Bay Area Gujarati Samaj of Northern California celebrated Gujarat Day at ICC in Milpitas, CA. Pragnaben Dadbhawala, a tireless and dedicated community volunteer and lover of Gujarati culture, literature, and arts, organized the program, with a focus on Saint Narsinh Mehta. Pragnaben also welcomed and thanked the officials of the state who were present, including council members Ash Kalra and David Whitman. Also present was the chief guest, the Mayor of Milpitas, Mr. Jose Esteves. Gujarati community would be amiss if we did not celebrate the community that has welcomed and included us with open arms. Mr. Esteves, as representative of the city of Milpitas, was honored and deeply thanked for his presence and for support of ICC and the Indian community.
Each year, during Gujarat Day celebration, a prominent Gujarati poet or writer is selected.
Saint Narsinh Mehta (1414-1481), a poet, saint, and Krishna devotee is deeply revered. He is credited with having composed 1400 plus poems. Most of his compositions are tributes to Lord Krishna. Additionally, he has also written about societal traditions and challenges he encountered. Being part of a traditional Nagar community, Narsinh Mehta was expected to strictly follow traditions and his rebellious nature annoyed the community. Narsinh’s compositions are like a window into the ritualistic, separatist world of the time, where untouchables existed apart from higher castes and girls were supposed to bring in big doweries.
Narsinh’s compositions on Lord Krishna reflect both Narsinh’s deep devotion as well as the intense closeness he experienced with Krishna. He asked for Krishna’s help and at least 52 times Krishna is said to have come to his aid. But Narsinh also admonished and cajoled Lord Krishna. While Lord Krishna supports righteous deeds and steadfastly stands against evil and wrongful deeds, in Hindu religion, he is also a God who is considered to be playful, loves music, and is credited with playing many little pranks that alternately fascinated and annoyed his devotees.
This entire program was presented by the children artists and they did such a superb and highly professional job that 400+ attendees were compelled to give standing ovations. This absolutely talented group of performers included Ria Dadia, Kavya Dadia, Ishita Patel, Isha Pandya, Khusboo Pandya, Shivam Vyas (on drums), Khushi Vyas, Risha Jaha, Heer Dadia, Shreyas Patel (on tabla), Aryahi Vaidhya, and Shravya Anjaria. Pragnaben’s fascinating commentary on Narsinh Mehta and his compositions interspersed the presentations by the children. Narsinh’s poems can be enjoyed for both the beauty of the wordings and deeper meaning inherent in them. Additionally, they can be enjoyed at surface level and also can be analyzed for deeper meaning inherent in them. Below are some highlights.
જાગ ને જાદવા, ક્રષ્ણ રે ગોવાળિયા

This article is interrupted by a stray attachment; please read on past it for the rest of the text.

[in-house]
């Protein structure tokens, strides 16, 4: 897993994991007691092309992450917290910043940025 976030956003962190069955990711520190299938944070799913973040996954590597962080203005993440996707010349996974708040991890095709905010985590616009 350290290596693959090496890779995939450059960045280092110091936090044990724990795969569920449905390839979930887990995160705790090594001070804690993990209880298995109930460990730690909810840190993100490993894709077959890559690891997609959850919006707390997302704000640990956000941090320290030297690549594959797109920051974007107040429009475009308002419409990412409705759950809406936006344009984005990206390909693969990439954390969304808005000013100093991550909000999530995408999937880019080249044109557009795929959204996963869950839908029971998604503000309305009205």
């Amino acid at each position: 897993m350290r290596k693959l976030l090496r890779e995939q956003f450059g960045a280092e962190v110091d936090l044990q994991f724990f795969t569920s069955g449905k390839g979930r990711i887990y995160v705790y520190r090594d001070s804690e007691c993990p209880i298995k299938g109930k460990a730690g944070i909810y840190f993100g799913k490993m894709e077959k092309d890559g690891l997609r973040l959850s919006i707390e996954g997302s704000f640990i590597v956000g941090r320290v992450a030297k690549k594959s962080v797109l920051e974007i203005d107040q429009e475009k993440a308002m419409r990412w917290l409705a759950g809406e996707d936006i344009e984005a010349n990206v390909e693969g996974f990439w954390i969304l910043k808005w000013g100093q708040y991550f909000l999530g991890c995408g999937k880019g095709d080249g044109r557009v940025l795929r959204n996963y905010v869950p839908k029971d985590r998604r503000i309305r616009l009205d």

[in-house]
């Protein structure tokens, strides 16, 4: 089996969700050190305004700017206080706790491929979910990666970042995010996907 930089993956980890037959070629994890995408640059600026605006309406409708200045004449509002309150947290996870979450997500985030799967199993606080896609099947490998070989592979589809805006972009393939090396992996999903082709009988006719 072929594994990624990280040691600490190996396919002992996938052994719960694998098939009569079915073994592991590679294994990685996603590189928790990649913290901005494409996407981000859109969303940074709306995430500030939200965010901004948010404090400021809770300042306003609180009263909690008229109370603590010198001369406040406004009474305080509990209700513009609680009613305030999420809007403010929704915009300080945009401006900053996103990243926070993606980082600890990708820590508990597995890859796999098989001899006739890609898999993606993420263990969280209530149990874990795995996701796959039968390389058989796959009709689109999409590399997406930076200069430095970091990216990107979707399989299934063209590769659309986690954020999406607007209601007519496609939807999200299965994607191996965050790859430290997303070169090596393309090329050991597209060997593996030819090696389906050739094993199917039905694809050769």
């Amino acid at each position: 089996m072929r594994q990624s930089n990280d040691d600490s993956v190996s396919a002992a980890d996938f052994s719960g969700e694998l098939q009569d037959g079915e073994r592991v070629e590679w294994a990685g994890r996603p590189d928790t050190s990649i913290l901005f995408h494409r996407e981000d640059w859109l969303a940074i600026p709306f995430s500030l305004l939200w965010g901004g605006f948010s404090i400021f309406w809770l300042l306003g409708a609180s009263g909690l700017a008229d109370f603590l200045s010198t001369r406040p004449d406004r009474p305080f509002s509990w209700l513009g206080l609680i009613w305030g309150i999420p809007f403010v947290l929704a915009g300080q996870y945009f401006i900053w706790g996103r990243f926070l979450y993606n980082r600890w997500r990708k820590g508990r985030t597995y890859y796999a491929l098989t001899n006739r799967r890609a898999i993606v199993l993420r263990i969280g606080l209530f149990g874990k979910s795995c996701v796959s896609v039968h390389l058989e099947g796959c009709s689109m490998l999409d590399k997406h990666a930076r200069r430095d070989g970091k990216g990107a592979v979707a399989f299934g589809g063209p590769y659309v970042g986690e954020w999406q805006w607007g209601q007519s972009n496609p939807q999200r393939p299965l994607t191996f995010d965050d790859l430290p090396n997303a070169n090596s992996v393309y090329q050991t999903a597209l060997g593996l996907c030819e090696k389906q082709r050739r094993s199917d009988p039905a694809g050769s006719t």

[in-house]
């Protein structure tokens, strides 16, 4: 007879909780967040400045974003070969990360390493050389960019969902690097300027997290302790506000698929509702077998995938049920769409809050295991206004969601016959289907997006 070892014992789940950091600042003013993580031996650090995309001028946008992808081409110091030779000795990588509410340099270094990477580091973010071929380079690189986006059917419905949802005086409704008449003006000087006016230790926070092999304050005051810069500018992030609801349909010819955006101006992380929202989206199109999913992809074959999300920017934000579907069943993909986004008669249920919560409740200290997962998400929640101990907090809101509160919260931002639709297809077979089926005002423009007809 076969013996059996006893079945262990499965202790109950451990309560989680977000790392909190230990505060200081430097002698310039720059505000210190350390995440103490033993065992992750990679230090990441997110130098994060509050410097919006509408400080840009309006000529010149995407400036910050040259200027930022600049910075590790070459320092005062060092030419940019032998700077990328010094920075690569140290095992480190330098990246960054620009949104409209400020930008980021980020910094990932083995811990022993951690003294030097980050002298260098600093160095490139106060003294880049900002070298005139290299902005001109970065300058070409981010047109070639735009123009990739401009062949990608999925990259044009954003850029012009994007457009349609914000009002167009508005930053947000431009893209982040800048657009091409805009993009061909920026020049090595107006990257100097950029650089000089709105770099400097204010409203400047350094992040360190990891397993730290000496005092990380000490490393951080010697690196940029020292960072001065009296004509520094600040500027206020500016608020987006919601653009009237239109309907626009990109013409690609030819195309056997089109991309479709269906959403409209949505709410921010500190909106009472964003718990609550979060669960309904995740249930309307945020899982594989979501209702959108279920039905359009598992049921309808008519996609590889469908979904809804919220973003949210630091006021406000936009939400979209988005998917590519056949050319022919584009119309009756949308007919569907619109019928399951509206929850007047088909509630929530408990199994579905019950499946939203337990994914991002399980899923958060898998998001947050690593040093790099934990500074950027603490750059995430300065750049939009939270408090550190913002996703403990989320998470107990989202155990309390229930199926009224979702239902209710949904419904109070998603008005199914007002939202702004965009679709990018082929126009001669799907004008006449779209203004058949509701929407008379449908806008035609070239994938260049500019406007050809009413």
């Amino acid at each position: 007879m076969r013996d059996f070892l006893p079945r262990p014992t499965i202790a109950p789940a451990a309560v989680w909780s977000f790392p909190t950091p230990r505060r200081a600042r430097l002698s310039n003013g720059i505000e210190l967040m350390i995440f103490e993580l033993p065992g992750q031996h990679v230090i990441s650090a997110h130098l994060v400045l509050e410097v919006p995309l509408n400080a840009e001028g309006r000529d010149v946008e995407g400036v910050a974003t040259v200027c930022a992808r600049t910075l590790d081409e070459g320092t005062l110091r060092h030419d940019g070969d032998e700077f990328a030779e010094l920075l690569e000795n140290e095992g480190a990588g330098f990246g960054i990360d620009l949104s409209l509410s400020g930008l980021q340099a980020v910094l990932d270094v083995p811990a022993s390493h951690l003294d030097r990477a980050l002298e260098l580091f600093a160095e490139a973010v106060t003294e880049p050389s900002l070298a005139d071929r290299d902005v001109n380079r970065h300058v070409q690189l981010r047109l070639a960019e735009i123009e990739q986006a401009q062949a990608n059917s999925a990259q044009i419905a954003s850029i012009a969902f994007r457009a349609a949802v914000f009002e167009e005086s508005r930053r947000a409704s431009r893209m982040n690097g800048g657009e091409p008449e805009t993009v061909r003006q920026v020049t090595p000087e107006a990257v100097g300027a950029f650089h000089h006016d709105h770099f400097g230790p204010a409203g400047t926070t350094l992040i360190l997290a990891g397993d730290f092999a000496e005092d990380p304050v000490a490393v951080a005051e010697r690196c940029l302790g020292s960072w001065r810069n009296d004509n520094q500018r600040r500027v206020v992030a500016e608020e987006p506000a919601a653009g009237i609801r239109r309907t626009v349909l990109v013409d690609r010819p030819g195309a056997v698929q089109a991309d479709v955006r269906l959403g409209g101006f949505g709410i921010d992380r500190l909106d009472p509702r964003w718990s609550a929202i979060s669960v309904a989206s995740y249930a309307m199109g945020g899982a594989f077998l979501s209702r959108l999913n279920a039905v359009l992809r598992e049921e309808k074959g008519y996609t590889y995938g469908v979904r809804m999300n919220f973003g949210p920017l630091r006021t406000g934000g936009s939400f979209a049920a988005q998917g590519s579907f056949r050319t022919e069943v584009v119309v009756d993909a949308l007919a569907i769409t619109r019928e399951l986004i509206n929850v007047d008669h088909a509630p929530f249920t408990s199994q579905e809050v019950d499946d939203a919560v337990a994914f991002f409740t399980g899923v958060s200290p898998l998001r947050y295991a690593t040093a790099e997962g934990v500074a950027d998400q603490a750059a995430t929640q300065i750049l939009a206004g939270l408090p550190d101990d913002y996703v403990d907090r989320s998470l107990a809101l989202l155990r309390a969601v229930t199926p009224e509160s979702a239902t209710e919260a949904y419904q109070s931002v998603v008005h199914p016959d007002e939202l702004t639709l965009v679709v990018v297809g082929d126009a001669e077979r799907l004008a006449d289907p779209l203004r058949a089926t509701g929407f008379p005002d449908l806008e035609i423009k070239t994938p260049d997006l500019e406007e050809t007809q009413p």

તુજ બીના ઘેન માં કોણ તો જાશે
In this beautifully sung morning poem, Shree Krishna’s mother is lovingly waking up her son, to go attend to his chores and take the cows for grazing. But Lord is always awake. A deeper meaning inherent in the poem is to wake up one’s own consciousness.
ઉંચી રે મેડી તે મારા સંતની રે, મેં તો માણી ન જાણી રે
અમને તે તેડા શીદ મોકલ્યા, હે મારો પીંડ છે કાચો રામ
Despite climbing the long and arduous path to devotion, Narsinh feels that he is stil not ready to meet the maker, that he still needs to grow in his devotion. Little further he says, he is not afraid of death but he is not sure if he has collected enough good karmas to go across and he asks Shree Krishna’s help to cross over to the other side.
જશોદા તારા કાનુડા ને સાદ કરીને વાર રે
આવડી ધૂમ મચાવે વ્રજમાં, કોઈ નહીં પુછણહાર રે
In this poem, the tone is completely different. Narsinh is speaking on behalf of the Gopis (the women of the village) who loved child Krishna but also got tired of his little pranks. On behalf of the Gopis, Narsinh says to Jashoda (Krishan’s mother), to call and stop him from playing his little pranks. This poem shows that Narsinh identified so closely with the Gopis, who were deep devotees of Shree Krishna that he felt he could voice their concerns and he also felt close enough to Lord Krishna to complain about him.
Saint Narsinh Mehta has left such a treasure of poems that we will continue to enjoy them for years to come. But what I had not anticipated was the enormous treasure of talent that exists in the Bay Area, among child artists.
In addition to the celebration of Gujarat Day with these poems and songs, several members of the Gujarati community who have contributed to the community and have departed in the last year, were posthumously honored. They include, Shree Pravinbhai Desai (highly regarded in Gujarati community as a journalist and reporter), Shree Naranjibhai Patel (highly regarded for his selfless service to the community, including his contribution and service to Sunnyvale Hindu Temple), Shree Kanubhai Shah (journalist in well known Gujarati newspapers and promoter of culture), Shree Miraben Mehta (dedicated volunteer in Gujarati community and a tireless promoter of language and arts), and Deepa Thakore (also a promoter and lover of arts).
Huge kudos to Pragnaben and also the dedicated teachers and others who helped the children prepare for the program, Asimbhai and Madhviben Mehta, Aanalben Anjaria, Darshanaben Bhuta Shukla, and Ashishbhai and Palakben Vyas.
Finally, attendees enjoyed a delicious lunch of shrikhand, puri, undhiu, dhokla, and kachori. This was yet another memorable celebration of Gujarat Day in the bay area.